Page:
molished. Much of the excitement which fol
lowed the statement that yellow fever
had broken out at Key West, Fla., has
subsided, due largely to the fact that
the type of the disease was mild, nn-l
the anonuncement. on tl-c 3d. that an
epidemic hud been lieeiaied. did not
add greatly to the alarm. Every pre
caution is being taken to eon line the
disease to Key West.
Herman Hundhausen. who, with
: 1 : ; i : 1
o.. t... nr. J -n.... r: c.i n-
ouii. I mun. iuo. ilea., i uiai.i ru. oat. it-
N f 9
i . . it.
3 4 5 6 7 5 9B-
i "?! n t fO fji r if"
3 j-u j J- a
3 17 1R 19 ?n 7! 73 It
I I E
3 24 25 26 27 25 29 30
Slr Robert T. Rie:l. ij. C former at
torney general of Gr;-at I "lit:; in, crr.f
eluded his argument bef;:e the Anglo
Venezuelan Ruutiuury Commission, in
l'aris, on the 4th. presenting the casn
The Chinese foreign ofiice (tsung-li-yamen)
has offered the Italians min
ing rights in the Xing-Hai district, but
the grant is entirely unsatisfactory to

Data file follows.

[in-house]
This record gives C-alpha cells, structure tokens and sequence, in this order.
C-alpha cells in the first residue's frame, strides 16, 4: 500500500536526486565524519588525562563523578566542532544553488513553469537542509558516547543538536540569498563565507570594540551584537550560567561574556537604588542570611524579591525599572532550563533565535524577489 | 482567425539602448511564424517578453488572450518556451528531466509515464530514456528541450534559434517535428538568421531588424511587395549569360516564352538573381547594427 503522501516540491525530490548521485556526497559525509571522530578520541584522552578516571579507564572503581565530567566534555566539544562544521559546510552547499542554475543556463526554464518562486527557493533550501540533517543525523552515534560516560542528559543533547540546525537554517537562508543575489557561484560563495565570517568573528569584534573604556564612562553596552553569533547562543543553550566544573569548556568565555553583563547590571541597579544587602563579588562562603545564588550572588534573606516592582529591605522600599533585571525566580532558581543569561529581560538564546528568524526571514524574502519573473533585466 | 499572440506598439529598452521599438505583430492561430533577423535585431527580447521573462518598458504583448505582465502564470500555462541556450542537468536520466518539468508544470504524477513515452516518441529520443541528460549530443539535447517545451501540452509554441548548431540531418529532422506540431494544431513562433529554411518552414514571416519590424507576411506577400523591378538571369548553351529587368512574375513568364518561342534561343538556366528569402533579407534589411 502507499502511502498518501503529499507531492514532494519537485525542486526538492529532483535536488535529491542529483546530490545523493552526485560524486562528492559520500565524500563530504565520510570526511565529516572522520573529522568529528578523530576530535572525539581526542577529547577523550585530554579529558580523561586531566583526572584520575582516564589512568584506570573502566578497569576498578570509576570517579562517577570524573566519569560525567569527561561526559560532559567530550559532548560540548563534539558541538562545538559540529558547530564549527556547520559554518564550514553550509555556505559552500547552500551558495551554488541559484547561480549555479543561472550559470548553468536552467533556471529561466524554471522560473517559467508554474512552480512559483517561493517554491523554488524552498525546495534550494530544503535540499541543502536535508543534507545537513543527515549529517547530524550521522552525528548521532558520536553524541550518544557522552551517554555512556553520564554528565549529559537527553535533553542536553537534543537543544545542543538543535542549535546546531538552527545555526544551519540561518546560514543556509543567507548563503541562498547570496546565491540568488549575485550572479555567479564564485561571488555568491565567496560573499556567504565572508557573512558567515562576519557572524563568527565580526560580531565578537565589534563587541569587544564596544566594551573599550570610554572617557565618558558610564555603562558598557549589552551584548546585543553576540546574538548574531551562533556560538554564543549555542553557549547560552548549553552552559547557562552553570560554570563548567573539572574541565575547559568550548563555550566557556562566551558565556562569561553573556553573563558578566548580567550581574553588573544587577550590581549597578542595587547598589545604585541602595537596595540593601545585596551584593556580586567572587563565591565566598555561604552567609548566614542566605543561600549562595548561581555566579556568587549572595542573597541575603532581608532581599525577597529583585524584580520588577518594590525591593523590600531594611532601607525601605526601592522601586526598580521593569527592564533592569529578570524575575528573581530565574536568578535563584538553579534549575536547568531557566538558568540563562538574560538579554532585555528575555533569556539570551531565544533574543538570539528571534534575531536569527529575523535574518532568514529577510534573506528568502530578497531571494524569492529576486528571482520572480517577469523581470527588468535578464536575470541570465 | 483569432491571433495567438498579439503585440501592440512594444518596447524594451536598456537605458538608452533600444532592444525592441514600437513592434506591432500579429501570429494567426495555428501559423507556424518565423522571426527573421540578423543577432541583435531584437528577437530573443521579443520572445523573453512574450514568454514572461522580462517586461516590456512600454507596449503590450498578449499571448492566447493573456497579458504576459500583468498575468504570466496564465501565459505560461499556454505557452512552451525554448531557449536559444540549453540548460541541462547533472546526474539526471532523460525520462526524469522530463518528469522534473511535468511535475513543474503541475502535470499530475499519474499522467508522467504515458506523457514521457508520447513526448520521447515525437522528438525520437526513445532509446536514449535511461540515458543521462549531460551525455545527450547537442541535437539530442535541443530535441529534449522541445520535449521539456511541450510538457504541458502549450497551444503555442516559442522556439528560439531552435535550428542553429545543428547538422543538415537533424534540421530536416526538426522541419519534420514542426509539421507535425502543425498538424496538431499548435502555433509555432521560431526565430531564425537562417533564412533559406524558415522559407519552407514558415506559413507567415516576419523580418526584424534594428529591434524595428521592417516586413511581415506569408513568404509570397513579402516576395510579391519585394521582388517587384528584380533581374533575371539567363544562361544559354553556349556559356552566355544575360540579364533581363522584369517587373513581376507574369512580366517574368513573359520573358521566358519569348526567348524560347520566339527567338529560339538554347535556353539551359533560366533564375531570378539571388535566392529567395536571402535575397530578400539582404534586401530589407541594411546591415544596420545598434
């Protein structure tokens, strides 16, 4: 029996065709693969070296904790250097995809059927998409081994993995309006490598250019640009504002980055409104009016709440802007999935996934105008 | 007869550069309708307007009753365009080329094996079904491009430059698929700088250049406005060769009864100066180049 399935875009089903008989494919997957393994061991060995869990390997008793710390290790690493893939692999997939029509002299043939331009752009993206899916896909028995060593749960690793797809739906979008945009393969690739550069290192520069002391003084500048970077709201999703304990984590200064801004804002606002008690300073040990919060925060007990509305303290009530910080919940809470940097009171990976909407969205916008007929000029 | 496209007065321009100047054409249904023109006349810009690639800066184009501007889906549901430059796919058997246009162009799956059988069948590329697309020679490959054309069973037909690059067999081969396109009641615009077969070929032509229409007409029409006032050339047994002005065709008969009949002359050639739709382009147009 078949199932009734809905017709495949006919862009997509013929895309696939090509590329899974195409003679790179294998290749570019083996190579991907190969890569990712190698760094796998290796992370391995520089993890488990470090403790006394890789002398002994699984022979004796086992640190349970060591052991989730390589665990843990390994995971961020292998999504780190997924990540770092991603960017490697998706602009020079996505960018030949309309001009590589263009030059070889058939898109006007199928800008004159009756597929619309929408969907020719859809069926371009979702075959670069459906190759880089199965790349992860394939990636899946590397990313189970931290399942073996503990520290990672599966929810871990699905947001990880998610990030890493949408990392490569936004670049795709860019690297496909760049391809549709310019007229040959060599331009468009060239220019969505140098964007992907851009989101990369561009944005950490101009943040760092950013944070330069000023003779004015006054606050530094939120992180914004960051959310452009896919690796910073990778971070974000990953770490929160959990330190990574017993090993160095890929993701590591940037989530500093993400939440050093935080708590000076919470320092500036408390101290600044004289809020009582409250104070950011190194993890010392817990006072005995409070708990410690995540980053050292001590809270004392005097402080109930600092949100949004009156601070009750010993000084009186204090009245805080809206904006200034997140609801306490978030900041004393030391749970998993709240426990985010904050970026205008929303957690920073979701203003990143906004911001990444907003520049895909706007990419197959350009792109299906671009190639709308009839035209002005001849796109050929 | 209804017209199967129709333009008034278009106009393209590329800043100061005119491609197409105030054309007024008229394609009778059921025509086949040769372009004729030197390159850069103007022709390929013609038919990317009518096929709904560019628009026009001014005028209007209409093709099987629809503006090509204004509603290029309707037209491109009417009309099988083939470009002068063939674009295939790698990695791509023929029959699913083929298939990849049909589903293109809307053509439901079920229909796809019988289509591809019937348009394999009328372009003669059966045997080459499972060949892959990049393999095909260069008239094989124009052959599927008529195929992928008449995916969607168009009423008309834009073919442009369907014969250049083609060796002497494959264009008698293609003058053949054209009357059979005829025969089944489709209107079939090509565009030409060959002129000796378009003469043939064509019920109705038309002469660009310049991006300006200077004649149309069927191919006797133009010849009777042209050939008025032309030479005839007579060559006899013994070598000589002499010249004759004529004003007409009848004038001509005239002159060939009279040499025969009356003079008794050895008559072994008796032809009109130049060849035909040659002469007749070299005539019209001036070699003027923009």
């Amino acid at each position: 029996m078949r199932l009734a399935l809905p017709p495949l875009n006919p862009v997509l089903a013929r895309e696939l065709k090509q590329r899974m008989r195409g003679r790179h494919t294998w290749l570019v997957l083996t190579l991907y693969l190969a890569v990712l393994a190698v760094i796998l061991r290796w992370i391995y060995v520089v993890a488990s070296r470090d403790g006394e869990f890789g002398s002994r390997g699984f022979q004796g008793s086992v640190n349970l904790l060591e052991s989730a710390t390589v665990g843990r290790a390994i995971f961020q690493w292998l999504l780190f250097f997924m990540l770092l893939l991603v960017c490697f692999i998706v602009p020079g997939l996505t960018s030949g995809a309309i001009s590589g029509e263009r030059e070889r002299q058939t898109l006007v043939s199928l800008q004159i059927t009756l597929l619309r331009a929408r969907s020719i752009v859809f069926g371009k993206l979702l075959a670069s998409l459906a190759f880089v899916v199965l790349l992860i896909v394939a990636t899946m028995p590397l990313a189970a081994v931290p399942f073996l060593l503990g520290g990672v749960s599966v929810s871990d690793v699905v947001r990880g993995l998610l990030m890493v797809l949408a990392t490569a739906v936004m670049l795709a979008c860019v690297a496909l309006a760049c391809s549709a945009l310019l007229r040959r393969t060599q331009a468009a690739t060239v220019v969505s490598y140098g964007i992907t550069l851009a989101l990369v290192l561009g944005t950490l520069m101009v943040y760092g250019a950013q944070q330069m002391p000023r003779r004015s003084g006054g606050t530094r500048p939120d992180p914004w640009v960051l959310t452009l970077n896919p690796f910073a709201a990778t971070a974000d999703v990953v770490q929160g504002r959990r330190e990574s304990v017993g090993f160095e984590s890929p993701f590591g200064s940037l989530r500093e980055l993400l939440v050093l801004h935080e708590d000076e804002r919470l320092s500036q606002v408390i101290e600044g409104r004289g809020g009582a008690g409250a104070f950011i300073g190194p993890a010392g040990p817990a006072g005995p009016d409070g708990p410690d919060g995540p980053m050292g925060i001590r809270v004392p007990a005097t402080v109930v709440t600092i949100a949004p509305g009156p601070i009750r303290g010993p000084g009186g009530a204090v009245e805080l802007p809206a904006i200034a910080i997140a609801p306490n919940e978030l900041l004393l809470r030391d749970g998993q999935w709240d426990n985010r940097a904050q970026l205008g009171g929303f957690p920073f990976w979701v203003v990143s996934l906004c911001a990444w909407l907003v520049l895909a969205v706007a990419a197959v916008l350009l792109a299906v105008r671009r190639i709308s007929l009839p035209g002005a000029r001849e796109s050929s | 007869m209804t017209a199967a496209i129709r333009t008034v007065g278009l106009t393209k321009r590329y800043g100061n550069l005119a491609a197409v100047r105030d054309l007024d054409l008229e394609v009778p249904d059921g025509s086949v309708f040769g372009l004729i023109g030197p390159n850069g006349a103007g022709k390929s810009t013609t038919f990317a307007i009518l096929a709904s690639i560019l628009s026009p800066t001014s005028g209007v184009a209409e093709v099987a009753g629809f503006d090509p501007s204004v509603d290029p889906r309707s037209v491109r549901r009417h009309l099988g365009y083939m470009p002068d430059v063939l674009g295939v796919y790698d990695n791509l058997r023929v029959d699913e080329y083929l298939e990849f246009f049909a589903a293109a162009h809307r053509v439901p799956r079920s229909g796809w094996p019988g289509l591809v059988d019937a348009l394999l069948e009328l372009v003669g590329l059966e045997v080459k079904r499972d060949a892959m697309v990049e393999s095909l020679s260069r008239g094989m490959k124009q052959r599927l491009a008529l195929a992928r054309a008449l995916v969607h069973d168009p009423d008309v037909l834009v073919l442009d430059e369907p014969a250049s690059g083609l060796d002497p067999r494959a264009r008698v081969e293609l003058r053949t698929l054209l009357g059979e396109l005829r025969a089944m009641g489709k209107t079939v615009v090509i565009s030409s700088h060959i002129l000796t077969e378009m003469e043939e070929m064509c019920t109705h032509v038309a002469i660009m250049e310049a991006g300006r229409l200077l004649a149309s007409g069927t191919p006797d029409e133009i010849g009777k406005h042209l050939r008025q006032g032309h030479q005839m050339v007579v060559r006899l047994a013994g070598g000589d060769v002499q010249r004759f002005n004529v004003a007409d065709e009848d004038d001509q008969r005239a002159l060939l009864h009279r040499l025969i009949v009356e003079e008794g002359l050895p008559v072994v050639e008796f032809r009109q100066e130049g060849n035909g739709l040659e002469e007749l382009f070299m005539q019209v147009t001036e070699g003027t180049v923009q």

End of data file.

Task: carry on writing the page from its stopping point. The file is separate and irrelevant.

Italy and is likely to tause complica
tions. President McKinley left Washington
for Philadelphia, on the 4th, to In
present at the grand encampment o
the Grand Army of the Republic.
The corporation of Dublin has grant
ed a site near the rotui-da in Uppe
Saekville street for the proposed statu
of Charles Stewart Famell
The Xational Post Office Clerks" as
sociation met in annual convention ii
Memphis, Tenn., on th?4iu. with abou
75 delegates present.
Mr. Dawes, the comptroller of th
i urrency. returned to Washington, oi
the 4th. after a month's vacation in th"
LATE NEWS ITEMS.
The German embassy in Washington
treats the Rentheim story regarding
the saie of French nnliu.ty secrets to
Germany lightiy, and say that while
there are a number of circumstances
referring to his alleged employment
in the military service i.i Rerlin which
are inconsistent with the established
system there, yet they not dignify